Mechanical vs. Electronic Access Control: Which is Better?

Most business owners recognize that mechanical access control systems are no longer enough to secure a perimeter. However, not all doors have to be controlled entrances, and it is not always necessary to have 24-hour monitoring. Thankfully, secure and reliable electronic access controls do not have to be complex to be effective. Moving from mechanical to electronic systems can offer many benefits, including higher security, a lower risk of credential duplication, and the simplicity of reprogramming locks rather than rekeying them. In this guide, readers will learn about the differences between mechanical vs electronic security systems.

Types of Access Controls

There are two types of EACs (electronic access controls): networked and offline. An offline system, as its name implies, is not connected to a network; it's sometimes referred to as a standalone system. Offline EACs are most often envisioned as having electronic locks that receive programming via a keypad or a handheld device. In offline systems, locks don't communicate but, in other ways, they work in much the same way as other electronic access controls do, with PIN or credential authentication to allow access and provide an audit trail.

Networked EACs are becoming increasingly common in today's secure business environments. A networked EAC is a system in which an access device is connected to a hardwired or wireless network. These systems may be as simple as a group of a few electronic locks, or they may be highly sophisticated, integrated systems that combine access control, digital video, and cameras with badging and alarm monitoring.

Making the Switch From Mechanical to Electronic Access Controls

  • Mechanical access controls represent a fundamental way to prevent free ingress and egress through openings in a commercial building. They include keyed locks and other products that provide affordable, dependable security. With such basic devices, security concerns are focused primarily on protection from risks such as vandalism and theft, and upon providing physical barriers to intrusion. Mechanical locks are appropriate in places that do not require constant monitoring or an audit trail.
  • Standalone and offline EAC devices may be individually programmed to permit access by various users based on a business' unique requirements, such as the day of the week or the time of the day, and they require a user's credentials for free access. Typically, these locks are powered by batteries, and they are programmed with a keypad or a personal handheld device that programs the lock with a user's predetermined settings. Business owners can choose from a few credential types, such as magnetic stripe, PIN, smart cards, and proximity cards. Offline locks provide audit trails, so business owners will know when someone has accessed a lock and who has done it. These security solutions are ideal starting points for business owners who want to shift to EAC because they are cheaper to install and maintain than networked solutions.
  • Networked, or online, EAC setups are connected to central systems business owners can use to manage schedules and users, modify credential rights, and much more. Such systems can be run online or via software installed on a corporate network. Readers and locks are linked to a network either through a wireless or hardwired connection, and business owners can select devices with credential types including magnetic stripe, PIN, or smart and proximity cards. Lock data changes are quickly and easily made from a singular access point because all locks are network-connected. Reports can be obtained from the software for easy, quick auditing and information gathering.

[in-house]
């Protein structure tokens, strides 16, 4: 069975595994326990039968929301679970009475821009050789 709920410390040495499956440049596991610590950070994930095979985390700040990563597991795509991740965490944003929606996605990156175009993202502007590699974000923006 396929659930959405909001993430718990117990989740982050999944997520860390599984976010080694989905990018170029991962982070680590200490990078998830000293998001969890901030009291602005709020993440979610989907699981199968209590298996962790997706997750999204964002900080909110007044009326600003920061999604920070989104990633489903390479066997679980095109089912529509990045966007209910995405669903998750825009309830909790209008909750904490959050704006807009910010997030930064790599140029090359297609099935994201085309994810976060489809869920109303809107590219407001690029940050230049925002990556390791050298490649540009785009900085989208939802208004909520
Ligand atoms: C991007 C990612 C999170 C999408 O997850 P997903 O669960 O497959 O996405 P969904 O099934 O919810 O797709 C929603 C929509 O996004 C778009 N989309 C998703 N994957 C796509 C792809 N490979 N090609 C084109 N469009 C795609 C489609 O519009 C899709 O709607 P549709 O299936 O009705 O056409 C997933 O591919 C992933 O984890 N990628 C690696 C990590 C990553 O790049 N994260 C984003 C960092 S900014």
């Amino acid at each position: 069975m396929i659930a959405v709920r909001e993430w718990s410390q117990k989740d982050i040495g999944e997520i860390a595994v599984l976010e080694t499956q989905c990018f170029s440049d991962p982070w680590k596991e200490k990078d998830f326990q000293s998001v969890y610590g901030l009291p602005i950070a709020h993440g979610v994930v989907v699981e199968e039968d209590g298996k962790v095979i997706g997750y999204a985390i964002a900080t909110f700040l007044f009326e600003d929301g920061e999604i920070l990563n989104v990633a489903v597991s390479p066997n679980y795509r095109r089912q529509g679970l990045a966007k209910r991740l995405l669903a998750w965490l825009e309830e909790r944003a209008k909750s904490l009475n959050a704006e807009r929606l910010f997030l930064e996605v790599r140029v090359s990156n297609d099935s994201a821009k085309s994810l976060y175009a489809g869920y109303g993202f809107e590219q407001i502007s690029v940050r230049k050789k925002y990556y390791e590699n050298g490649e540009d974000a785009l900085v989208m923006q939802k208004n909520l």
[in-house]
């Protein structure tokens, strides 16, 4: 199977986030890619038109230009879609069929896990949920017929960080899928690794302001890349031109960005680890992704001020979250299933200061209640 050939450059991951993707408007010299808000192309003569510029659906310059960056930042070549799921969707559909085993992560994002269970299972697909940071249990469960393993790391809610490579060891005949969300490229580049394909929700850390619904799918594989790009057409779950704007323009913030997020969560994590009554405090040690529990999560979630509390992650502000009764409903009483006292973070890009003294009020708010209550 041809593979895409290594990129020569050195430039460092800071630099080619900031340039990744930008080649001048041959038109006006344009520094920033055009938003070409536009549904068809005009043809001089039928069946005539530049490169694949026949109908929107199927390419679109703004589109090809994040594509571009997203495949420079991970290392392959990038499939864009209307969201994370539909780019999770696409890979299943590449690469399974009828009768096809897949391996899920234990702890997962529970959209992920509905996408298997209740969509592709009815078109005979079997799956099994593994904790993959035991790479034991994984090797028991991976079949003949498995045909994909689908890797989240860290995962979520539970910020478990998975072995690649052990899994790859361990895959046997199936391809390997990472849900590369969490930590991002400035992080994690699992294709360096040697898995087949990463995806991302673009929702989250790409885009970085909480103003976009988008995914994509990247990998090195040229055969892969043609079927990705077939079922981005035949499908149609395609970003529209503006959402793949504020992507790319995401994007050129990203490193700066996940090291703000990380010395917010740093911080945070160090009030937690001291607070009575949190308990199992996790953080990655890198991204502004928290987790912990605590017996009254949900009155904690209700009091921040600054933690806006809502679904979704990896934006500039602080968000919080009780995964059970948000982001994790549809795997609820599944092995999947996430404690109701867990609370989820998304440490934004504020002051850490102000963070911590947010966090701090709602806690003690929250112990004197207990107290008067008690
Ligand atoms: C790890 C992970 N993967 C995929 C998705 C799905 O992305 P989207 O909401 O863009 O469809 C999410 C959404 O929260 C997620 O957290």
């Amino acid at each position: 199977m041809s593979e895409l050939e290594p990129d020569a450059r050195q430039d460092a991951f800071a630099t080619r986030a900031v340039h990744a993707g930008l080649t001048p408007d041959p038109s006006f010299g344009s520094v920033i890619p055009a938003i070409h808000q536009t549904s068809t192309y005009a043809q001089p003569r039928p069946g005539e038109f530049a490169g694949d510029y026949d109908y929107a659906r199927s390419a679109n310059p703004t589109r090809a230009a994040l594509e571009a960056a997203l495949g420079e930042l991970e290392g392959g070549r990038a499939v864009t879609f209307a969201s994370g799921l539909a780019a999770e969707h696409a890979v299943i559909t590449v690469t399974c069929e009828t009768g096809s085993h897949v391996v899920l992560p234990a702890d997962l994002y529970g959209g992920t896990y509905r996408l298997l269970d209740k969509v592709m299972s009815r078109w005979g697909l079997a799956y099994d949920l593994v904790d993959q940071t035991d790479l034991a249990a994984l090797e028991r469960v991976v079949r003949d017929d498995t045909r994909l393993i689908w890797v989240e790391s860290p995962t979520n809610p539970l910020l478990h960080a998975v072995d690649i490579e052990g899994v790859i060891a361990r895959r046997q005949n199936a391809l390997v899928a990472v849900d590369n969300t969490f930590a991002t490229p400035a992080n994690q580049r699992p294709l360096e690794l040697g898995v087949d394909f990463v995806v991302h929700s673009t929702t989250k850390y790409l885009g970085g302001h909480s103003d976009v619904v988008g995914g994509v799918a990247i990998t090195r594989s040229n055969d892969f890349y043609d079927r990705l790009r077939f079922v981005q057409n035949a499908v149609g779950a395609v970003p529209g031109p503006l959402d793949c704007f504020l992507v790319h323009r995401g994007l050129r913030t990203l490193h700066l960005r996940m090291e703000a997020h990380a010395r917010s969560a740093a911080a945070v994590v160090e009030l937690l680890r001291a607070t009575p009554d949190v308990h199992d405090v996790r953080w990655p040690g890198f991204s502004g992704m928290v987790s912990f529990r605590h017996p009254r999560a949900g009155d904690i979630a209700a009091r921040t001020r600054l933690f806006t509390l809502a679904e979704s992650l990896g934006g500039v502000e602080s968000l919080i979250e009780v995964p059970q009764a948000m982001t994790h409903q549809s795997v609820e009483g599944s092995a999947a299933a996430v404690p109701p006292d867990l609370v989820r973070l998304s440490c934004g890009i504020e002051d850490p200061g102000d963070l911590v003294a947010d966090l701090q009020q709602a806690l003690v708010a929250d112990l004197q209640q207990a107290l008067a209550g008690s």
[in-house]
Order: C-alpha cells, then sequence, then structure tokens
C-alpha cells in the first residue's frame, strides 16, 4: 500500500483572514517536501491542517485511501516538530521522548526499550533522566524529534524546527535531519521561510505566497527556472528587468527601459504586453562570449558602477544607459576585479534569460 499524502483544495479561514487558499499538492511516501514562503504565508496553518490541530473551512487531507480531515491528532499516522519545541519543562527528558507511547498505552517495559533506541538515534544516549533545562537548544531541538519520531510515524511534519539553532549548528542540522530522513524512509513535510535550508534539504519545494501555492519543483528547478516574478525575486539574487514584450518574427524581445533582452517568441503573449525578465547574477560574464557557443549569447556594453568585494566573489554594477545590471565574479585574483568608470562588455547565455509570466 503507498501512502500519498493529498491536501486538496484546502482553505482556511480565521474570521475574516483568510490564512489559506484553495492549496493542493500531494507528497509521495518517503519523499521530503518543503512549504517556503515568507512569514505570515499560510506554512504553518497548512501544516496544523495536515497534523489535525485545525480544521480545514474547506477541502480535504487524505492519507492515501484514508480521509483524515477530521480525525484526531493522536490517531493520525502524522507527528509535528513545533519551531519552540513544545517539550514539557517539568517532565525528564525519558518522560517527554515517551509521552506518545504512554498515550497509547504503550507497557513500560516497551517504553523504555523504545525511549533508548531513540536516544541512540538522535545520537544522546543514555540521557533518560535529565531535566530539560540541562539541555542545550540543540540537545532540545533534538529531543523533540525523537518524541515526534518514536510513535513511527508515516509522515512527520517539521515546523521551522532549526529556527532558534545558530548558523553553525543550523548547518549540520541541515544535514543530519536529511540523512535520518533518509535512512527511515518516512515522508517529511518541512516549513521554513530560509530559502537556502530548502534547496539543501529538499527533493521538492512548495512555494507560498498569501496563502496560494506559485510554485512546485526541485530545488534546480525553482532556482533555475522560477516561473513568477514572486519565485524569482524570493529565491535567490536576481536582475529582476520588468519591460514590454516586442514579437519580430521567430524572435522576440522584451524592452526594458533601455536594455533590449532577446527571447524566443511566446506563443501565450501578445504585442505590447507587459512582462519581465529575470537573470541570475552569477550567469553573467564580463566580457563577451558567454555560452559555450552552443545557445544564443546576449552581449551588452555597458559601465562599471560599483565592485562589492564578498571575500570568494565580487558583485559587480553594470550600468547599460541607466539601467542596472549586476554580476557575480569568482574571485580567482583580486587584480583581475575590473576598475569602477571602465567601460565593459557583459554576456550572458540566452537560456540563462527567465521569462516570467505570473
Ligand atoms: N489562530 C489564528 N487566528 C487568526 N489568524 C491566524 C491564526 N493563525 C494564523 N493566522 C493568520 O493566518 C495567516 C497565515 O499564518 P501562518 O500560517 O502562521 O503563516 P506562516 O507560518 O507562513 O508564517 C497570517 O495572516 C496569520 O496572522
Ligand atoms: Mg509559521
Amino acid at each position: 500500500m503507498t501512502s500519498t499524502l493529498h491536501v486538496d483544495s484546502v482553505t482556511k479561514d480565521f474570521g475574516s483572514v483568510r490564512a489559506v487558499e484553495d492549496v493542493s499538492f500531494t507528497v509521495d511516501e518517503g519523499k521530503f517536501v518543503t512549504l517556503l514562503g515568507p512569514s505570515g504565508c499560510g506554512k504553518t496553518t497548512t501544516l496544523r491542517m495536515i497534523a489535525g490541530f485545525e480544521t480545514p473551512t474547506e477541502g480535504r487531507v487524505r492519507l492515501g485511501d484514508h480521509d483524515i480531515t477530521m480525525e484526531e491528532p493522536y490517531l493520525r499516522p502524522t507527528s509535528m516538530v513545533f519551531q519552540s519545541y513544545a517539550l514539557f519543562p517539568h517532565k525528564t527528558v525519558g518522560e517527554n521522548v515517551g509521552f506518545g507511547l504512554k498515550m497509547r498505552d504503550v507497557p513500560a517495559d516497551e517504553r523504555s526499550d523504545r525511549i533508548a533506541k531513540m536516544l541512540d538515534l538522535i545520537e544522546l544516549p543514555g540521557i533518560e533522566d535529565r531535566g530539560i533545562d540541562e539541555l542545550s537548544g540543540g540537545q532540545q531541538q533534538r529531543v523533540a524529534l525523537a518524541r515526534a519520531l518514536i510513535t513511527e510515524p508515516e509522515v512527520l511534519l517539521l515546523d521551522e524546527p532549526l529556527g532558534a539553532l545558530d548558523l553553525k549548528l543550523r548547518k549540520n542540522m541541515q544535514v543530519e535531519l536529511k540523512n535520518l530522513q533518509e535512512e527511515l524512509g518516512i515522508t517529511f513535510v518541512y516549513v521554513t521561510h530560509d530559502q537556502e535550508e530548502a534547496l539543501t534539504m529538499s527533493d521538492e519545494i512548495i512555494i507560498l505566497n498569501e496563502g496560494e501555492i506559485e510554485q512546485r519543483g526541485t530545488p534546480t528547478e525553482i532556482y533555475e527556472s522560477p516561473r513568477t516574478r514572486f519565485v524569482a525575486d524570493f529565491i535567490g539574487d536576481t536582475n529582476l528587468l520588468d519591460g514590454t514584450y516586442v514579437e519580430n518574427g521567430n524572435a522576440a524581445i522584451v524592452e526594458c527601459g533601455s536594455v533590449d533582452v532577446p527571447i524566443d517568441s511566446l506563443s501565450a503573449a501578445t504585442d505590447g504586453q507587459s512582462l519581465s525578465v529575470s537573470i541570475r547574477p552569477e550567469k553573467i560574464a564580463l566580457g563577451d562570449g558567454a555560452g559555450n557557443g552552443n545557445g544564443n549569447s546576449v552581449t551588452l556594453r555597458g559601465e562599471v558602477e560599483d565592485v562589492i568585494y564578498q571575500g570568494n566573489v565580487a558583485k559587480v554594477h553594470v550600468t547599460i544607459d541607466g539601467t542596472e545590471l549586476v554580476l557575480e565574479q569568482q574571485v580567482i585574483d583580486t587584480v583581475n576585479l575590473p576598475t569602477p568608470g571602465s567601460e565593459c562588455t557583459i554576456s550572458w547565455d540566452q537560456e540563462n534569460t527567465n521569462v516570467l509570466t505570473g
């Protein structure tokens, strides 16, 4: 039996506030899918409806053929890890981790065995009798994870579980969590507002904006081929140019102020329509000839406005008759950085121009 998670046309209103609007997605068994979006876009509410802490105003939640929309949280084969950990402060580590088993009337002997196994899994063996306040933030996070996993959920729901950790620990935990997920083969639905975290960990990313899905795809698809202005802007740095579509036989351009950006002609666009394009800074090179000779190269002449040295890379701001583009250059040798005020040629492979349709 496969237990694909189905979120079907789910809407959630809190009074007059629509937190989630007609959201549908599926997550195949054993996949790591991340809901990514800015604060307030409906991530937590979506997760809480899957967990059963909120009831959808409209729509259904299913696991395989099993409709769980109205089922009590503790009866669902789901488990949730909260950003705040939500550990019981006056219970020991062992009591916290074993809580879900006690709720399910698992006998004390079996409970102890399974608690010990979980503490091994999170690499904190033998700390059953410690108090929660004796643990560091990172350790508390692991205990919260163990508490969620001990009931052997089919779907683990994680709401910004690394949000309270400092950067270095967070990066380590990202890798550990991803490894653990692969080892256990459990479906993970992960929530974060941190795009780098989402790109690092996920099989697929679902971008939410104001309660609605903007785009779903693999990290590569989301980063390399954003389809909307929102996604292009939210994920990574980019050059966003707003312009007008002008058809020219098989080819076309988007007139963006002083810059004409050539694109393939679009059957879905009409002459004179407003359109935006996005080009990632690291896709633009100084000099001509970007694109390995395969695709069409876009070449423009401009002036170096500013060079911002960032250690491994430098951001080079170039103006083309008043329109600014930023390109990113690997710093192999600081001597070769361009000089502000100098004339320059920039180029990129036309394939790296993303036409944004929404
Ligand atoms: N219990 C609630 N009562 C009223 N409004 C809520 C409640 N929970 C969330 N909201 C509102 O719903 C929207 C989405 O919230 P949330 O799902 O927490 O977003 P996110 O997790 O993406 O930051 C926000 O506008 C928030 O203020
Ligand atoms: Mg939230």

While not all businesses have the financial wherewithal to implement a networked solution, they do offer unmatched simplicity and convenience. Just as there are different secured system levels, the credential method a business owner chooses can affect the system and employees' personal information.

Biometric Systems

A biometric system offers the topmost level of security because it does not require physical credentials for identification purposes. Rather, they identify employees by using their unique biometric info such as fingerprints and hand geometry. For additional safety, along with the biometric info, a user may be asked to present a PIN or a credential to gain access to a secured area.

Smart Card Systems

A system using the smart card credential offers a higher level of safety. A smart card exchanges information with a reader via the mutual authentication process. It provides additional reassurance and ensures the integrity of communication between the credential and the reader.

Proximity and Magnetic Stripe Credentials

In today's secure business environments, proximity credentials are the standard way to control access. They are simple to use for cardholders and system administrators. Magnetic credentials are the perfect choice when a business owner must store unique info on every credential and they need write/read capabilities.

PIN Codes and Keys

A PIN code is the simplest credential type used in today's electronic applications. Users only have to recall a three- to eight-digit code to access secured areas. Because such codes are easily disseminated to other parties, using PIN codes alone is not the best approach. Key credentials have long been an industry standard. While these keys do offer heightened safety, the risk of stolen and lost keys or unauthorized duplication can lead to reduced productivity and extra work.

While keeping commercial buildings secure is often a difficult task, improved safety can begin with a needs assessment by a qualified local consultant. These professionals can help business owners plan their migration from mechanical to modern electronic access control in a way that suits the building, company, budget, and schedule.